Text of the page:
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India Launches Nuclear-capable Missile that Could Hit China, Europe: US Remains Silent


September 16, 2013
RT News & Al Jazeera America & Chidanand Rajghatta / Times of India

India has conducted a second test-firing of a nuclear-capable missile with a range of 5,000 kilometers. New Delhi hopes to challenge Beijing in the race for missile dominance in Asia. The first time India test-launched the rocket in 2012, the US praised India for its history of nonproliferation. This time, Washington remained noncommittal (a remarkable reversal from the strident US response whenever North Korea test-fires a missile or attempts to place a satellite in orbit).

http://rt.com/news/india-tests-nuclear-missile-882/

India Boosts Arsenal with
Nuclear-Capable Missile Test

RT News



(September 15, 2013) -- India has conducted a second test firing of a nuclear-capable missile with a range of 5,000 kilometers. New Delhi is struggling to challenge Beijing in the race for missile dominance in Asia.

"The country has established ICBM capability with the successful second test," said Avinash Chander, a scientific advisor to Defense Minister AV Antony, adding that the next launch would be canister-based.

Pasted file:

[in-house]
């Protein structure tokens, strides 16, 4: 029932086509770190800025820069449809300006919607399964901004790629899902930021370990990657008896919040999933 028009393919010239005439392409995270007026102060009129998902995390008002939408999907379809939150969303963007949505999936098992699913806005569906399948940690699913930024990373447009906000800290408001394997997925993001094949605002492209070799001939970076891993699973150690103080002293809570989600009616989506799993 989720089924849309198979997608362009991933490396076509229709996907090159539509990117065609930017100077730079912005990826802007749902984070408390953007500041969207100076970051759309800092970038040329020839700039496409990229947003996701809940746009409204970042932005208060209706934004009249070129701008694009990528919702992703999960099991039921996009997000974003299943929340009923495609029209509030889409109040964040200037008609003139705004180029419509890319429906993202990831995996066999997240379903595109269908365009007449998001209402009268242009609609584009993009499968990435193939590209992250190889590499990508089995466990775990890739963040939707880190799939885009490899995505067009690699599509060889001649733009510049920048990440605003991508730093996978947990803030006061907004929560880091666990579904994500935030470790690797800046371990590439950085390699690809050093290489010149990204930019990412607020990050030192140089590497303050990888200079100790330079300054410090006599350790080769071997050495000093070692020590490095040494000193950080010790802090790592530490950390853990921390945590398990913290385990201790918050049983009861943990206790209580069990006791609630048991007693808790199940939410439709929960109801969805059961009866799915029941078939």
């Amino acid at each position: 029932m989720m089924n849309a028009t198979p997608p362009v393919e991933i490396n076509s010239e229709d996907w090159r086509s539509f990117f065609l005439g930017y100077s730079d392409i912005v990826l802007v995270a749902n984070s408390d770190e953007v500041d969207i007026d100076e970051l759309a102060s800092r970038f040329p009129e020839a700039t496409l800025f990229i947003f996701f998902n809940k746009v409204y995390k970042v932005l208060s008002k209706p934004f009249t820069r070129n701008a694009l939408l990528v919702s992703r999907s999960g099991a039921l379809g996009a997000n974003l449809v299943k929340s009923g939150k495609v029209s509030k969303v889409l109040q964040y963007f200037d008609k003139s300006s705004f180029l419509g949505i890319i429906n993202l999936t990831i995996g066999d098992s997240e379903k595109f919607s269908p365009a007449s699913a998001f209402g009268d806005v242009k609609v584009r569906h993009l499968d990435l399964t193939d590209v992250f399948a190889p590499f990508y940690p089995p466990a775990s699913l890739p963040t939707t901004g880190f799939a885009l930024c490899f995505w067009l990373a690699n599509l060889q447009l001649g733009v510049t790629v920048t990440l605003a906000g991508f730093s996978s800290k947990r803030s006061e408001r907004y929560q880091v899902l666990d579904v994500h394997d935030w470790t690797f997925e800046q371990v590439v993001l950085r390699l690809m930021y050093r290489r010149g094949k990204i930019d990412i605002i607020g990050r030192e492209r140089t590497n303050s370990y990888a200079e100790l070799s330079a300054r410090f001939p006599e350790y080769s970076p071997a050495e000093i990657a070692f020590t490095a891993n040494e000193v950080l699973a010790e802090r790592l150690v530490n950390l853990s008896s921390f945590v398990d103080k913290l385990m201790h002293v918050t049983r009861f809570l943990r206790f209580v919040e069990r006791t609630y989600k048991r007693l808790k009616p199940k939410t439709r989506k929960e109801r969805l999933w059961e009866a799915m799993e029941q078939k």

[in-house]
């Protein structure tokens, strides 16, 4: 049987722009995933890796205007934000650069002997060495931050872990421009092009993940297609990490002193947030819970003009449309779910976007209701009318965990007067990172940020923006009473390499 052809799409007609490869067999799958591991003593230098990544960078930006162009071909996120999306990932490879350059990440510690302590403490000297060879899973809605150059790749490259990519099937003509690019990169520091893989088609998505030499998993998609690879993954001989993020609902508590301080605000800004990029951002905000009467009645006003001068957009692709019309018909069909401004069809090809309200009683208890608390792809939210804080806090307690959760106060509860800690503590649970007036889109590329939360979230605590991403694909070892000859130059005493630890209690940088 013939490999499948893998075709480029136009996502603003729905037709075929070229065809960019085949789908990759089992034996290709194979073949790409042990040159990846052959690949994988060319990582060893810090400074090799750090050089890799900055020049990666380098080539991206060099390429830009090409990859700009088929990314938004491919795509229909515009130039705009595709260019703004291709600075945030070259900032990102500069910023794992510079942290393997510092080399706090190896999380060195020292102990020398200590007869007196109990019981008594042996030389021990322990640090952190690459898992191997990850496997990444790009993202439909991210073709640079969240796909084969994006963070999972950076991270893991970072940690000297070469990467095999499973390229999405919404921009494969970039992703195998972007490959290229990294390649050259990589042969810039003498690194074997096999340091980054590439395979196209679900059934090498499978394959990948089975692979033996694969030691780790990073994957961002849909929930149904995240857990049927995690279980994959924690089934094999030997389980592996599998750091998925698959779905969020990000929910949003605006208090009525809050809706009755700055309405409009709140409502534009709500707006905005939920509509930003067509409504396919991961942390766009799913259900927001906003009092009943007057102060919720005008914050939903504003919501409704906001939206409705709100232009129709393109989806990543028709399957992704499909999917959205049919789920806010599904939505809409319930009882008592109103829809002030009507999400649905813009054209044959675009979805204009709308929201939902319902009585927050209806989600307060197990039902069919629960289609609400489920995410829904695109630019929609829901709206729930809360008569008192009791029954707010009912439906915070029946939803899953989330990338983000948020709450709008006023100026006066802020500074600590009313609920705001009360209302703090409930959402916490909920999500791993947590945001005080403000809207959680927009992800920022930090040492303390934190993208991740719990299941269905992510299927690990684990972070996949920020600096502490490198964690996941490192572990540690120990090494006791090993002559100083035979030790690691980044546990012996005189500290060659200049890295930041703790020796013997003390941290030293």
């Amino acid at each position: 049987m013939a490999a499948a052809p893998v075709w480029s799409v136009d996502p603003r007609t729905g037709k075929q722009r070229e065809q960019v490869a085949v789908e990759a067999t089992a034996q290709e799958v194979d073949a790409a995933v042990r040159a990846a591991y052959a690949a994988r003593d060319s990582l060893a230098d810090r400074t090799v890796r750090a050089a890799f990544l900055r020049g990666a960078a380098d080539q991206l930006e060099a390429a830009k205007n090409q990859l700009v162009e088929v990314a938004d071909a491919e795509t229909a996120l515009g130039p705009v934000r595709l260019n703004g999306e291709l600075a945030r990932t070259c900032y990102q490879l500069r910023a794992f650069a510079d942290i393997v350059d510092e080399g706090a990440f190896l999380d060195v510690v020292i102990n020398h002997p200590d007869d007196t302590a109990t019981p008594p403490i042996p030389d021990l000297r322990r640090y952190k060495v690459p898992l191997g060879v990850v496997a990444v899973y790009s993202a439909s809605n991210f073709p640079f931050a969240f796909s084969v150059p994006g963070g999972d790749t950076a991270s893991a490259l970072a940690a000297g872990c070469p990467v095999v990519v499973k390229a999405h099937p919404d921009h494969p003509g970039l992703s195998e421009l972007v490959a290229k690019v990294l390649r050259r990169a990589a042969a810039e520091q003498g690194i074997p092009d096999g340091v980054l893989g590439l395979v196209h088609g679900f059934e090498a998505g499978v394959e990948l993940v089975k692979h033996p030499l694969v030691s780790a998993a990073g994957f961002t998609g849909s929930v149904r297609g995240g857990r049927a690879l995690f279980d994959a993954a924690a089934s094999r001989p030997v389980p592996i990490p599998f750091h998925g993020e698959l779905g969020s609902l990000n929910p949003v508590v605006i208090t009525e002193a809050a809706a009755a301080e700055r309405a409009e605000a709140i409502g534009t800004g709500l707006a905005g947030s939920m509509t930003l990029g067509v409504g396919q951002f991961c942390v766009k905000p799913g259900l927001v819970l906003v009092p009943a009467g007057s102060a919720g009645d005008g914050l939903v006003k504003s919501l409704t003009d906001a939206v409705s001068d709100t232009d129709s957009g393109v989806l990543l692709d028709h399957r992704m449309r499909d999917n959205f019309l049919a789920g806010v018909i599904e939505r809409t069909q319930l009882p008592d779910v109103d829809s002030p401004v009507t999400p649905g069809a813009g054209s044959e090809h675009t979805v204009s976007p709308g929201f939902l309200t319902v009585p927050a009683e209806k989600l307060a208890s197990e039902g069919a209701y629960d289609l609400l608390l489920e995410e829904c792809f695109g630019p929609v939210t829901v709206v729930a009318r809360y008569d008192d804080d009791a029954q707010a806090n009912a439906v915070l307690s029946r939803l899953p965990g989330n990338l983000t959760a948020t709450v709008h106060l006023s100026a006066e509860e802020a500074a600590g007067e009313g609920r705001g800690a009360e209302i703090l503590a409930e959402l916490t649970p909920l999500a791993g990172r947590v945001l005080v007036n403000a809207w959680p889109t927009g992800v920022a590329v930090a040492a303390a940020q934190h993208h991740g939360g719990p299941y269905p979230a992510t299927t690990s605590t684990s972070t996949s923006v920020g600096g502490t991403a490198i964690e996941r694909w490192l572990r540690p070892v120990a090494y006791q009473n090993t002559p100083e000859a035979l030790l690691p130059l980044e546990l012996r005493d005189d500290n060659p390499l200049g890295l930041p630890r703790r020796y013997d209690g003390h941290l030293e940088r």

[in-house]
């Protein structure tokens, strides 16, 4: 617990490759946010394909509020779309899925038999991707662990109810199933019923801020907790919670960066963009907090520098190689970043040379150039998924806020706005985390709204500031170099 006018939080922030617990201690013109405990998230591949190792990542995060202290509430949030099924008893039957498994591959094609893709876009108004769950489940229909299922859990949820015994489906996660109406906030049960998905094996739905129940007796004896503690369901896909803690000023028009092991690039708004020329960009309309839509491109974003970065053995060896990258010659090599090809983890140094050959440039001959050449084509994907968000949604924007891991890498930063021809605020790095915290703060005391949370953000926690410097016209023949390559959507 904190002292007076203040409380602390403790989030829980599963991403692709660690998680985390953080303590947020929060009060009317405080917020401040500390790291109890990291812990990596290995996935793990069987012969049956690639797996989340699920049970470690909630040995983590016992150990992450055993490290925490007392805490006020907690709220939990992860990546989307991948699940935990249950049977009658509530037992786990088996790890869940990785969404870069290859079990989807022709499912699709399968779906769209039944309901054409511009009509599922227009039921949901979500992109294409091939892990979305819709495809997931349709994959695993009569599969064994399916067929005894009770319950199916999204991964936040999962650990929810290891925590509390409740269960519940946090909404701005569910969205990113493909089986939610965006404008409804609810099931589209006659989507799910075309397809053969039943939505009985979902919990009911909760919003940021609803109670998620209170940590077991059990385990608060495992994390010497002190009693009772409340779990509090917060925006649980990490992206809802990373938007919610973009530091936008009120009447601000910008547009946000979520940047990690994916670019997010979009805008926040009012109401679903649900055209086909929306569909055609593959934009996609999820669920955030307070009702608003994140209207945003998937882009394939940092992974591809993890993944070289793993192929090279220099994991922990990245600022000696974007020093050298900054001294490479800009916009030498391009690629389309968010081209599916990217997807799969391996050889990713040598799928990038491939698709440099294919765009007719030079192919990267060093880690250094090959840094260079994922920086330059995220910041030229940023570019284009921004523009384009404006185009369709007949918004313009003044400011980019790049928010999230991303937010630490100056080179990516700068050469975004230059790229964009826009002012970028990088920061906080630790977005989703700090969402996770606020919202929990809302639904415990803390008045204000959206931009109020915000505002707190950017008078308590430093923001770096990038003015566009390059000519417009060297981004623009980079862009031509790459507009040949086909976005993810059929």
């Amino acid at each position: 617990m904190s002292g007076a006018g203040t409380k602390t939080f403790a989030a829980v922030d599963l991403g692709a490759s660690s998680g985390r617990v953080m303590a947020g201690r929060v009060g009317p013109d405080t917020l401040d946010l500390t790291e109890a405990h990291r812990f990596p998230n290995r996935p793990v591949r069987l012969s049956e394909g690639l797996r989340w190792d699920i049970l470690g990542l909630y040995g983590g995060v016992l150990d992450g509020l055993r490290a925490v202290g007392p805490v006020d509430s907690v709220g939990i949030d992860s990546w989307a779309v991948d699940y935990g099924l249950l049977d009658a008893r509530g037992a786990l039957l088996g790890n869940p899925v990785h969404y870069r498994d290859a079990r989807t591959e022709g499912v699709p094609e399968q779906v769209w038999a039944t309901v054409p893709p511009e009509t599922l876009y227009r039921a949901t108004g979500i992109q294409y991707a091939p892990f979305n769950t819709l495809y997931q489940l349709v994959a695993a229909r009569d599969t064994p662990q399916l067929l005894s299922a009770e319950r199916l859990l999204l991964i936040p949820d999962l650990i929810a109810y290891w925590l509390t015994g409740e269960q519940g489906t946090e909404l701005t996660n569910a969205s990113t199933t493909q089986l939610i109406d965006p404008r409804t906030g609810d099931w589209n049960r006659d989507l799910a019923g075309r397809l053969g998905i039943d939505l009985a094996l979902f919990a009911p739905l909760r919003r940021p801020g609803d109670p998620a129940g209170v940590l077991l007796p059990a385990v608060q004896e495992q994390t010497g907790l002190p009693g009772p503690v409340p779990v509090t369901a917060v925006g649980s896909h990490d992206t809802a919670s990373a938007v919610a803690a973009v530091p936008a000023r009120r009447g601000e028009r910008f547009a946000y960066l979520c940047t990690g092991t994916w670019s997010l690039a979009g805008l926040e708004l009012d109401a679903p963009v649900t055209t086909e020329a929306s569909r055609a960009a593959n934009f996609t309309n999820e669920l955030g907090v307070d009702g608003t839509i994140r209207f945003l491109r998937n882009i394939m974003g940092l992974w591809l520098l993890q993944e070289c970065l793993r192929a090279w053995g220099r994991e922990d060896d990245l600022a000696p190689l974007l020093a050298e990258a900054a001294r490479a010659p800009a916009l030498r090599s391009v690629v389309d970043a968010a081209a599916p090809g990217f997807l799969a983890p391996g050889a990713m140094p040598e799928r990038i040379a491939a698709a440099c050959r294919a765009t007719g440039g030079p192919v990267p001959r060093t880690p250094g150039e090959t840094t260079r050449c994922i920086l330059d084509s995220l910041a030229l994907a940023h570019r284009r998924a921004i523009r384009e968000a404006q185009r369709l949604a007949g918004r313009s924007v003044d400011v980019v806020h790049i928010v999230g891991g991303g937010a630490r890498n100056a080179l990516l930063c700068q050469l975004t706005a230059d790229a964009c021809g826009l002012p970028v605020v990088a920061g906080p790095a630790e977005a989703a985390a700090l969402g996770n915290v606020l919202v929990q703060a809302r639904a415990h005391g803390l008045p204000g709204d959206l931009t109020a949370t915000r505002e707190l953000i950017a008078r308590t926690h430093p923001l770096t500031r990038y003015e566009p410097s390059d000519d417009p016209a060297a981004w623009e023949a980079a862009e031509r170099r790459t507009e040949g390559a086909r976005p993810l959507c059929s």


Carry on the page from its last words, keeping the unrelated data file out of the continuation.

'Agni-V' long-range ballistic missiles are about 17 meters long, with a diameter of 2 meters and a launch weight of about 50 tons, The Indian Express reported. It can carry a nuclear warhead of over 1 ton.

The missile was test-fired from Wheeler Island, off the coast of Odisha. Missile scientist and 'Agni 5' chief designer V.G. Sekaran said the test was an "overwhelming success and showed the reliability and maturity of the sub-systems," the Hindu newspaper reported.

Only Russia, the US, China, France and Britain, reportedly along with Israel, which has never officially admitted to having an nuclear arsenal of its own, are believed to have such long-range weapons.

The three-stage solid propellant missile was first successfully tested in April last year. Agni-V boasts a state-of-the-art Micro Navigation System, enabling the missile to hit the target to within a few meters.

According to the spokesman for India’s Defence Research and Development Organization, Ravi Gupta, the missile will be included in the Indian Army’s arsenal by 2014-15. "It hit the target in a predefined trajectory. It met all the mission objectives," he said.

China has the world’s second-largest military budget behind the US, and is far ahead of India in nuclear weaponry, with intercontinental ballistic missiles capable of reaching anywhere in India.

The Agni-V may be India's answer to China's nuclear buildup. Earlier versions of its missiles could reach only old Pakistan and western China.